Destiny: The Taken King--Year One Expansions
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Game Reviewed: Destiny: The Taken King--Year One Expansions
Platform: PS4, PS3, Xbox One, Xbox 360
Category: Online First-Person Shooter
ESRB Rating: T
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Destiny has been out for over a year now, and we’ve seen their plan in action; they’ve released three expansions to date, the latest of which, The Taken King, has been released with the base game and the previous two expansions along with it.
We already reviewed the base game when it originally released, and The Taken King doesn’t change much in terms of content, but it’s worth keeping you informed on any altered or additional content the game undergoes that could be relevant to your children.
As before, Destiny is still a sci-fi adventure through a dangerous, tainted solar system. Humanity has been granted technology so advanced they don’t even fully understand it, but in its wake came creatures of such vast power that the human race is barely holding on. You’re a guardian, brought back to life by the light of the Traveler (the mysterious being that granted humanity these advancements) to defend it, and humanity, against the dark creatures that now threaten you.
Since the first game, new developments have arisen. You killed a powerful creature named Crota, and his father, Oryx, worshipped as a god by some of the alien invaders, is coming to take his revenge. He brings with him the power to rob creatures of their free will and their identity, and he uses these “Taken” creatures as an army against you. And so you once again fight to protect humanity from threats beyond its comprehension.
Originally, Destiny was a nice surprise, a T-rated shooter your children could enjoy far more easily than the average M-rated shooter romp. Let’s see if that’s been maintained.
What Parents Need to Know
Destiny is a shooter, so naturally you’re looking through the eyes of your character and using a variety of weapons (mostly guns, but now also swords) to kill hordes of aliens and robots. There’s a little blood if you look close, but the vast majority of the violence is sparks and colorful explosions, much like your average Star Wars film.
I’ve not noticed any language over the course of playing the game, even with the vastly expanded dialogue of The Taken King.
Nothing to speak of. In fact, the game boasts impressively realistic and practical armor for both men and women; no skimpy high-level armor to be found.
The power of the traveler is established to be scientific, but it’s also so advanced that we don’t understand it, and it’s portrayed as magical. There are references to rituals, “passing on” after death, and keeping a creature’s soul inside a gem; again, all technically scientific, but so far beyond our understanding that it comes across as quite magical.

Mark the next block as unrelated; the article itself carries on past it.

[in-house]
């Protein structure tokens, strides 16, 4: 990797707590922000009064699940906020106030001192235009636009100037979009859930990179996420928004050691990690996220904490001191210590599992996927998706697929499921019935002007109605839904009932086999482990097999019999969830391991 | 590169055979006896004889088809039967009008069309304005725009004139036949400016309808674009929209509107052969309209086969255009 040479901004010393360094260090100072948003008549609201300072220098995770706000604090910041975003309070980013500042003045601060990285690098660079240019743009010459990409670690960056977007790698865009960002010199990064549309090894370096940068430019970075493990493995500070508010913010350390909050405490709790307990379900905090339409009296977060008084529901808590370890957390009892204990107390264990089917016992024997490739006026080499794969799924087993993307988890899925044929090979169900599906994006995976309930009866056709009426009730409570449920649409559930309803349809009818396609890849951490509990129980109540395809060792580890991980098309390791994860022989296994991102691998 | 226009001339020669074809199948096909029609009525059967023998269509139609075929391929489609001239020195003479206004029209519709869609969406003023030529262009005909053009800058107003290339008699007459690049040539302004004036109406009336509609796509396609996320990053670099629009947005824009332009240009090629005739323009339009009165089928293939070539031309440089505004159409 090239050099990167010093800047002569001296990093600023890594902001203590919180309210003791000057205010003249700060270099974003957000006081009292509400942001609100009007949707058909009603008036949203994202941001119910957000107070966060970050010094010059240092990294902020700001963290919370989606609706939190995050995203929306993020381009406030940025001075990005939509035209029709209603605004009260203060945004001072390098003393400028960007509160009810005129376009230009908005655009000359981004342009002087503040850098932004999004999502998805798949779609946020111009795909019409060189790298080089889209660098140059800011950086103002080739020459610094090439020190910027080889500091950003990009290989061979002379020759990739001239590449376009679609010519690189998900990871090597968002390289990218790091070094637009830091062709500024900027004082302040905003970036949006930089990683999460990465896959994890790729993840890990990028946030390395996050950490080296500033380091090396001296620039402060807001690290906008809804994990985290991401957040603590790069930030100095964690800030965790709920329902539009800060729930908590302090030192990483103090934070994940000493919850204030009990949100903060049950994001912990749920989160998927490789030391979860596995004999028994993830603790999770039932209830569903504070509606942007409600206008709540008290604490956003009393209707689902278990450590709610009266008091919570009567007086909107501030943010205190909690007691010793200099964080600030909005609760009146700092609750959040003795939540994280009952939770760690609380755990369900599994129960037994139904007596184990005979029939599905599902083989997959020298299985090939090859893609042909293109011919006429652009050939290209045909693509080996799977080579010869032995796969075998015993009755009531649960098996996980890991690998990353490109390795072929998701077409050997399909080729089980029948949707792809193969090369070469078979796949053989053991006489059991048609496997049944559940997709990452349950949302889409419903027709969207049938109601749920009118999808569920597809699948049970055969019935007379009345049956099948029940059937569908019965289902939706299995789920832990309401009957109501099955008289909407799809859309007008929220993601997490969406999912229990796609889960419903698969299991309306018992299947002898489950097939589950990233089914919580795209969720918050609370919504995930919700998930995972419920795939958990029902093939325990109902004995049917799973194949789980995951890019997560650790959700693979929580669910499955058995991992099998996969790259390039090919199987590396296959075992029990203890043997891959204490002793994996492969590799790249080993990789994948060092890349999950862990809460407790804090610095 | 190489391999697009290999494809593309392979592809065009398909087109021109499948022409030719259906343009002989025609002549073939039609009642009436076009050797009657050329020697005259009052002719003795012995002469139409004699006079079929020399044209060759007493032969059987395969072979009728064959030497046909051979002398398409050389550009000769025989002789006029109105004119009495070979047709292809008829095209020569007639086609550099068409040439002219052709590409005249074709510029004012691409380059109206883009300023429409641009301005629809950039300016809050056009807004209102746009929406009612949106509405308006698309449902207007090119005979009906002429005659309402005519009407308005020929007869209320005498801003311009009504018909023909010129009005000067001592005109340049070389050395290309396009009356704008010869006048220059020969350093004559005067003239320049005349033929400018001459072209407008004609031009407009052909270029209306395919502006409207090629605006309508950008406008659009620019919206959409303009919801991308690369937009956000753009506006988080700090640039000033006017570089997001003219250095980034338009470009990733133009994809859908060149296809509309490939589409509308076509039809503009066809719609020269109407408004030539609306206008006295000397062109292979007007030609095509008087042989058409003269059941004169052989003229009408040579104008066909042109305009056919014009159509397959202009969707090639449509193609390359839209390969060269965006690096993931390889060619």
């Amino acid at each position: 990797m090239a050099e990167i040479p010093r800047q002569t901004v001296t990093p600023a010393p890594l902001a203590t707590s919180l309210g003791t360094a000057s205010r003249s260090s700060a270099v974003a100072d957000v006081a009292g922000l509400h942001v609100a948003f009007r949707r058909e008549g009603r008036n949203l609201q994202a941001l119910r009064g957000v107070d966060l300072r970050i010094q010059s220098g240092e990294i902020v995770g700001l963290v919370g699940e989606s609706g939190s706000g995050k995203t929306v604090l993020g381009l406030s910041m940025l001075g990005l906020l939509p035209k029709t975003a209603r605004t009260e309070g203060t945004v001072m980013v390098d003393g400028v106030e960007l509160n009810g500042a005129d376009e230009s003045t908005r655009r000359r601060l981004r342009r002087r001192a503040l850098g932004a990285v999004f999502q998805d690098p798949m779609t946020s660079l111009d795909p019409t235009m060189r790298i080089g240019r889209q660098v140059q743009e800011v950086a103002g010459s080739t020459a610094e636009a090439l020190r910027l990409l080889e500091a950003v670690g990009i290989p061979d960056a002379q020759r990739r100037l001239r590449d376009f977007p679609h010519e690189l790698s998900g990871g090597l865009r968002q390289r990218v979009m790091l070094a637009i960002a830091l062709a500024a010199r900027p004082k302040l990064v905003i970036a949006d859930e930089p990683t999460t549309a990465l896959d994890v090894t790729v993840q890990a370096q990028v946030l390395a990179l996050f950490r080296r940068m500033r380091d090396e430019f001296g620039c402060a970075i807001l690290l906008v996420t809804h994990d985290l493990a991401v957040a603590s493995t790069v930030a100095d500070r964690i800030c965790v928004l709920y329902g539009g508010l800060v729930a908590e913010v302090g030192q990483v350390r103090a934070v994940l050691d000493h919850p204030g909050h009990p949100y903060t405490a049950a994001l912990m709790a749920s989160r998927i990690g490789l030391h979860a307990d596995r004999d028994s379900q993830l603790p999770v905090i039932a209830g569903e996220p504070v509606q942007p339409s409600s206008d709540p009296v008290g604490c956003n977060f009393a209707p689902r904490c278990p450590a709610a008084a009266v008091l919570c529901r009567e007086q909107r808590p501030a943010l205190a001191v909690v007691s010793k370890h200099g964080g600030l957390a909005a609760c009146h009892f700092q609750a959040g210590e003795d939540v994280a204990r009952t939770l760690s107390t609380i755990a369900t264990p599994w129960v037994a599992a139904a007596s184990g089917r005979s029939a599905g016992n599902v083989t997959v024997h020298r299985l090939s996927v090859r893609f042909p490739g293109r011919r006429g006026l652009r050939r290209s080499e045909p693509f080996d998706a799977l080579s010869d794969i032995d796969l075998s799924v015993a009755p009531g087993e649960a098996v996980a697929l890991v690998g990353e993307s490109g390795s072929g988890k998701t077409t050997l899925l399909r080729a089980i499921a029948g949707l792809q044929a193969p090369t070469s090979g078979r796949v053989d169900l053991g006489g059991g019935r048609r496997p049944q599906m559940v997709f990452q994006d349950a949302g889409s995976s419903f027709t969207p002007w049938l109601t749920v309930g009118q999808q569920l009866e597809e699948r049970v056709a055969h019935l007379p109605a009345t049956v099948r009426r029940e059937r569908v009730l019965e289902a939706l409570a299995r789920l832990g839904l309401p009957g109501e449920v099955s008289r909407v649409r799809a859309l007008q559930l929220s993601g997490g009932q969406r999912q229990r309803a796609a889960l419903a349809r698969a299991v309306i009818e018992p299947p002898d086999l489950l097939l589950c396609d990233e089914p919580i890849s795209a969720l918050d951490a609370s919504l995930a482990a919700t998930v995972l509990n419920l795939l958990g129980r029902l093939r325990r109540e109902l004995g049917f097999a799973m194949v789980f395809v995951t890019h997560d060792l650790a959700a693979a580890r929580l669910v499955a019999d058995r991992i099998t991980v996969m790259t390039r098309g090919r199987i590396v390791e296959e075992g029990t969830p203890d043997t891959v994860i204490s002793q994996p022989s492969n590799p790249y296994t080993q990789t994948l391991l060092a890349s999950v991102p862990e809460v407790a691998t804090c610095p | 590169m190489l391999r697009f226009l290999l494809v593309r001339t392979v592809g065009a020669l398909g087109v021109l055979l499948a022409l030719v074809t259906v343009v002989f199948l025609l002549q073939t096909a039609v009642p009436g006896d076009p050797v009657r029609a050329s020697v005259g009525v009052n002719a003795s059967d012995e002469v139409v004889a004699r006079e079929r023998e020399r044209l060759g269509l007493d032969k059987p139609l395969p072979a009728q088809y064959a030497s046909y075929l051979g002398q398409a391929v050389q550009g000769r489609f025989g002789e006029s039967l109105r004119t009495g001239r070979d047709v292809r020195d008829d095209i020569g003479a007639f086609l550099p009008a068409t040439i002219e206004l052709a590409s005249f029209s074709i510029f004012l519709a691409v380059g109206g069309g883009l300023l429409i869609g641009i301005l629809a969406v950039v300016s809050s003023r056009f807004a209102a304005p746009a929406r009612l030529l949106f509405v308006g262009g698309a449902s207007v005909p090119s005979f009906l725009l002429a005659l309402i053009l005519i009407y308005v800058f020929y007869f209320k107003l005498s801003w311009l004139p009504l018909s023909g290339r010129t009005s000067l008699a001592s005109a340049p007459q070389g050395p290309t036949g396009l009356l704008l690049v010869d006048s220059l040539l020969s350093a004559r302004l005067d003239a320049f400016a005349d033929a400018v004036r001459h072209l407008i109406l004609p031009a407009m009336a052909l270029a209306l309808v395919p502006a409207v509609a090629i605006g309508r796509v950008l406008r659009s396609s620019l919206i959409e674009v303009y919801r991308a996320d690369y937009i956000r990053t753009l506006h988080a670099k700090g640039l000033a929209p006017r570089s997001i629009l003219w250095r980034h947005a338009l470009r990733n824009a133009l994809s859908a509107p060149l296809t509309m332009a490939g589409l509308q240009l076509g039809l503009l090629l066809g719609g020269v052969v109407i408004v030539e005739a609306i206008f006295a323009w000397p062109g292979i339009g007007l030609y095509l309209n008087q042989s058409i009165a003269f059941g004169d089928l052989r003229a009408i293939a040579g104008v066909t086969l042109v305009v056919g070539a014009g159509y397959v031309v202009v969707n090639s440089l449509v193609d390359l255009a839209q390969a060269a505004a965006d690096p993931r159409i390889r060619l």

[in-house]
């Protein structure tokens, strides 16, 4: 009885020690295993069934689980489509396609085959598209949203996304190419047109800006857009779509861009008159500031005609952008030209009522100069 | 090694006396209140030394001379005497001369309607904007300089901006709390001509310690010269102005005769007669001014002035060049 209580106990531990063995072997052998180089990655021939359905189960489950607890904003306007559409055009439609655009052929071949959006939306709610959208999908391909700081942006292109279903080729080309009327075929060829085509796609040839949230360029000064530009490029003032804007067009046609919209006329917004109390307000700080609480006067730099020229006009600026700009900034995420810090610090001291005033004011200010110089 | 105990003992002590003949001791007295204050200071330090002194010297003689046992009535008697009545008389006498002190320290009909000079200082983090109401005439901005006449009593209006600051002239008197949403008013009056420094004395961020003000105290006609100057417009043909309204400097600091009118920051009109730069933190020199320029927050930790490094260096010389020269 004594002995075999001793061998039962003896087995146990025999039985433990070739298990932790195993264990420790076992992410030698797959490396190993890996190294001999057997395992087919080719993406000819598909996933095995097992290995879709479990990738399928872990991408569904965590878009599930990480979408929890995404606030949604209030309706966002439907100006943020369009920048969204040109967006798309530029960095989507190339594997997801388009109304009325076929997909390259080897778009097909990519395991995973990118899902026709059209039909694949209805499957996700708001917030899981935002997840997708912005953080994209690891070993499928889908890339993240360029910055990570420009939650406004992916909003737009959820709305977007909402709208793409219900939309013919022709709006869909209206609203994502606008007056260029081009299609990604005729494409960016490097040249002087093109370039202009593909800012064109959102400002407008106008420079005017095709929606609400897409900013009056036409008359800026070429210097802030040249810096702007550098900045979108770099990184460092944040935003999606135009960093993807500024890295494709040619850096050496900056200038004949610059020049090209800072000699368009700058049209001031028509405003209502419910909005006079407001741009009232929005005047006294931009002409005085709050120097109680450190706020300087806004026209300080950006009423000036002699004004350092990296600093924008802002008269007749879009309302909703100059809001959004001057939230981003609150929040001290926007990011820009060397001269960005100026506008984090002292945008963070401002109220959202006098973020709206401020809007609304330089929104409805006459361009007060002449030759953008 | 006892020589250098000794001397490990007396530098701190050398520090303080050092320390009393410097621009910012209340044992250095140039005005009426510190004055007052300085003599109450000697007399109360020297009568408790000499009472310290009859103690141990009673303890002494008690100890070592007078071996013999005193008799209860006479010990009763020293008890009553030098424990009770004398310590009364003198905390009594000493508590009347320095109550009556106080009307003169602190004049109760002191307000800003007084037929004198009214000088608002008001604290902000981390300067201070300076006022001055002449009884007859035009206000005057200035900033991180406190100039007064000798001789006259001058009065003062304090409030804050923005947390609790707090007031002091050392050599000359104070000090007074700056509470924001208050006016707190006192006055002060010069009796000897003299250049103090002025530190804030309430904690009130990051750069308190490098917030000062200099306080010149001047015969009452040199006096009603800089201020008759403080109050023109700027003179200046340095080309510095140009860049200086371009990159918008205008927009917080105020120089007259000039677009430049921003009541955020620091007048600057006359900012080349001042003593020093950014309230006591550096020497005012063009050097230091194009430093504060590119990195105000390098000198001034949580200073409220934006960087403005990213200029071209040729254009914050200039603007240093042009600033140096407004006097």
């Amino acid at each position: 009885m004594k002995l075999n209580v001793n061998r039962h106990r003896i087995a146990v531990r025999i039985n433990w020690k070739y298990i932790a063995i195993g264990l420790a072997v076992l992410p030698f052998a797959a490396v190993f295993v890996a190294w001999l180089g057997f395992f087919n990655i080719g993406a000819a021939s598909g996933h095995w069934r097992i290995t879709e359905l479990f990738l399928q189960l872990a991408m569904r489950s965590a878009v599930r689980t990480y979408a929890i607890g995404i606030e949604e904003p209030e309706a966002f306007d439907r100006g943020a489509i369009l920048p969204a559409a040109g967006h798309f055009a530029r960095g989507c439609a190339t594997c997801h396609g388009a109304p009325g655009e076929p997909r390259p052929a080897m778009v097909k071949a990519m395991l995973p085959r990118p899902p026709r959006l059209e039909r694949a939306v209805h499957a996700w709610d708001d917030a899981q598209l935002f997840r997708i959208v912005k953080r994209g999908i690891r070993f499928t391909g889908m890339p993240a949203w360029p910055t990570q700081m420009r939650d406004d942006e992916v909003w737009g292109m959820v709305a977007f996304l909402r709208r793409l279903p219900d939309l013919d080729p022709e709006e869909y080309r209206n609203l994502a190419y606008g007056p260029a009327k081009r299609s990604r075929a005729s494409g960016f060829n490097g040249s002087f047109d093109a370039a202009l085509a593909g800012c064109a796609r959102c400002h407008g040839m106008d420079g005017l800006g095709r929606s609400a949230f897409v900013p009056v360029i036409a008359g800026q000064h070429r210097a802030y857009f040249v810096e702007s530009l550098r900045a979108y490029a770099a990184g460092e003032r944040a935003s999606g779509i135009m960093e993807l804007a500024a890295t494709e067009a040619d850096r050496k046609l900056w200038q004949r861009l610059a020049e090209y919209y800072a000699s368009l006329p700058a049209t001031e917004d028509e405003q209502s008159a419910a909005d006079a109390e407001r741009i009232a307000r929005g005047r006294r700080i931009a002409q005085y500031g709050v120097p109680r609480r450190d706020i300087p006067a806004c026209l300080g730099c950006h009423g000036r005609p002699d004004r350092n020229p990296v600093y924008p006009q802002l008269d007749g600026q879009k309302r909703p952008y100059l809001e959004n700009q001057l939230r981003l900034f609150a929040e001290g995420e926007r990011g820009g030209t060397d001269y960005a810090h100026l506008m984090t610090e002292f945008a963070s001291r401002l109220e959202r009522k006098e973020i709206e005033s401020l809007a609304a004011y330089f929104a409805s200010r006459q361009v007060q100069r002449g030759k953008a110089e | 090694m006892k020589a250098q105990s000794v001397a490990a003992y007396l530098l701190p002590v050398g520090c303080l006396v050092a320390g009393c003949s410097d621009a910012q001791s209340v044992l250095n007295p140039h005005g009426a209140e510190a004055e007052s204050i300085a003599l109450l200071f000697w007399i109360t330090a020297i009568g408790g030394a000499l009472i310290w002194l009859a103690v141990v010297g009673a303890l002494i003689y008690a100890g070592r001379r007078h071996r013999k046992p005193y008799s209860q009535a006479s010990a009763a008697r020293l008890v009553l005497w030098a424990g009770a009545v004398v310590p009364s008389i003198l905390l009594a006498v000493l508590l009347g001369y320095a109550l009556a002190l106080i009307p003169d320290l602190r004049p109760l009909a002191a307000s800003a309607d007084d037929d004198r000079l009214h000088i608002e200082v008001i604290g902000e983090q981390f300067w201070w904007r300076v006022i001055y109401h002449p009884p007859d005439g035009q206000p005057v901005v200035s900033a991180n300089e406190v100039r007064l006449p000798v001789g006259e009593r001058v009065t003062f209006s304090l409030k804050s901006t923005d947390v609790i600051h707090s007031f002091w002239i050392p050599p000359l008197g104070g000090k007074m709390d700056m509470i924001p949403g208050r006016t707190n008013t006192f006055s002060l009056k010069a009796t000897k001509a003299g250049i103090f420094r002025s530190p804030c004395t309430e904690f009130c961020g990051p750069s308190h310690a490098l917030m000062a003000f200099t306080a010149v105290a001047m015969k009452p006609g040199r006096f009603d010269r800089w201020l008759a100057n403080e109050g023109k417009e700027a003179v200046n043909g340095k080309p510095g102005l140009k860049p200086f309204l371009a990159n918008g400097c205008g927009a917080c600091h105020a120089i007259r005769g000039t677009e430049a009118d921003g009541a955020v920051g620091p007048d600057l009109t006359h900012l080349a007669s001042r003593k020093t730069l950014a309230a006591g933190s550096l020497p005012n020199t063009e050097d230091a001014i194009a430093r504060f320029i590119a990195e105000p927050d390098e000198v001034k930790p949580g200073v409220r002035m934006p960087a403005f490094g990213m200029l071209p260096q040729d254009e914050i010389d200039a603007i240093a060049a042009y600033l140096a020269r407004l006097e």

Some of the enemies are characterized by demonic imagery; the Hive in particular are designed to invoke concepts of demonic threats, but they are ultimately aliens, not demons. Eris Morn, a major character who spent so long surviving in the depths of the Hive, looks to have darkness trailing down her face from her obscured eyes. Ultimately, the game intends to invoke imagery that makes clear the evil we face.
Since the game is played online, players can talk with other people over the game, and of course the game has no way of controlling what they say or how they talk. You can control your children’s voice chat options from the console’s menu, and I recommend making use of such parental controls as you see fit.
A Child’s Perspective: I work in game retail, and I can personally attest to the fact that many children love this game, so I wouldn’t worry about it boring your child, though some elements may scare young children.
Destiny was an ambitious project, and while I very much enjoyed the original release, it had a lot of problems; repetitive content, uninspired mission design, a confusing story with little to no development… but Bungie has listened to complaints, and they’ve delivered. The first two expansions (The Dark Below and House of Wolves) had some nice content, but The Taken King has changed many of the core mechanics of the game, making it simply feel nicer and more satisfying to play. It also greatly expanded the story, characters, and lore. In general, Destiny is a far, FAR better game after the release of The Taken King.
As for whether your child should play it, the game has delved into some darker themes since the original release, mostly with the two expansions focused on the Hive. But aside from a darker tone, the actual content of the game remains at about the same level, so if you’re concerned about violence, language, or sexual content, the expansions offer no developments on those fronts; Destiny is still a refreshingly kid-friendly shooter, so long as your child can handle the darker tone and the online interaction.